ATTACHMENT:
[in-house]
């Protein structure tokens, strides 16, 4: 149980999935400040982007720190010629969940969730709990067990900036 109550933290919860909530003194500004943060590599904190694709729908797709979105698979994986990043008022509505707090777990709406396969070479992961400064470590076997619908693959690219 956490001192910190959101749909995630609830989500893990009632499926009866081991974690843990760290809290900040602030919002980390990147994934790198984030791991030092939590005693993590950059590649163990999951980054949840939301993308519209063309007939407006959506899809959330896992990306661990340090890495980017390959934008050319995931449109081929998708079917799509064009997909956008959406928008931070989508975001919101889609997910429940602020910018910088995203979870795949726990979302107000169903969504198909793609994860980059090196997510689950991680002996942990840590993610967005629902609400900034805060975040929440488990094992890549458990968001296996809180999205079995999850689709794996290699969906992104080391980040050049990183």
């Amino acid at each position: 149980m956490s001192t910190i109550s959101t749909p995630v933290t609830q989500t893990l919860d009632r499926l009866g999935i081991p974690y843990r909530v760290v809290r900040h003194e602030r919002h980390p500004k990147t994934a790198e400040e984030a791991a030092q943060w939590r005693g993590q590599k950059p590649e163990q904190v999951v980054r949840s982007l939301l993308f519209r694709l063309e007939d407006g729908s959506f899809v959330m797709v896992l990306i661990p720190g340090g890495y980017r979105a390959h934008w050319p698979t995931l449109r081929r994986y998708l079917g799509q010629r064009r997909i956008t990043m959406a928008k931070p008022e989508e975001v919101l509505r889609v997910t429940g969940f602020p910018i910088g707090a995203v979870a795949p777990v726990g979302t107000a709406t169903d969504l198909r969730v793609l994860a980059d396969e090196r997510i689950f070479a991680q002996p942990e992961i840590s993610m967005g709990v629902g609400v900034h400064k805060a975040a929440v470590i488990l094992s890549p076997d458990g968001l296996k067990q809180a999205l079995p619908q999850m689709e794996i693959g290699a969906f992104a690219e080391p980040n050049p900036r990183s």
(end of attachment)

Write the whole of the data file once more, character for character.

[in-house]
């Protein structure tokens, strides 16, 4: 149980999935400040982007720190010629969940969730709990067990900036 109550933290919860909530003194500004943060590599904190694709729908797709979105698979994986990043008022509505707090777990709406396969070479992961400064470590076997619908693959690219 956490001192910190959101749909995630609830989500893990009632499926009866081991974690843990760290809290900040602030919002980390990147994934790198984030791991030092939590005693993590950059590649163990999951980054949840939301993308519209063309007939407006959506899809959330896992990306661990340090890495980017390959934008050319995931449109081929998708079917799509064009997909956008959406928008931070989508975001919101889609997910429940602020910018910088995203979870795949726990979302107000169903969504198909793609994860980059090196997510689950991680002996942990840590993610967005629902609400900034805060975040929440488990094992890549458990968001296996809180999205079995999850689709794996290699969906992104080391980040050049990183």
């Amino acid at each position: 149980m956490s001192t910190i109550s959101t749909p995630v933290t609830q989500t893990l919860d009632r499926l009866g999935i081991p974690y843990r909530v760290v809290r900040h003194e602030r919002h980390p500004k990147t994934a790198e400040e984030a791991a030092q943060w939590r005693g993590q590599k950059p590649e163990q904190v999951v980054r949840s982007l939301l993308f519209r694709l063309e007939d407006g729908s959506f899809v959330m797709v896992l990306i661990p720190g340090g890495y980017r979105a390959h934008w050319p698979t995931l449109r081929r994986y998708l079917g799509q010629r064009r997909i956008t990043m959406a928008k931070p008022e989508e975001v919101l509505r889609v997910t429940g969940f602020p910018i910088g707090a995203v979870a795949p777990v726990g979302t107000a709406t169903d969504l198909r969730v793609l994860a980059d396969e090196r997510i689950f070479a991680q002996p942990e992961i840590s993610m967005g709990v629902g609400v900034h400064k805060a975040a929440v470590i488990l094992s890549p076997d458990g968001l296996k067990q809180a999205l079995p619908q999850m689709e794996i693959g290699a969906f992104a690219e080391p980040n050049p900036r990183s």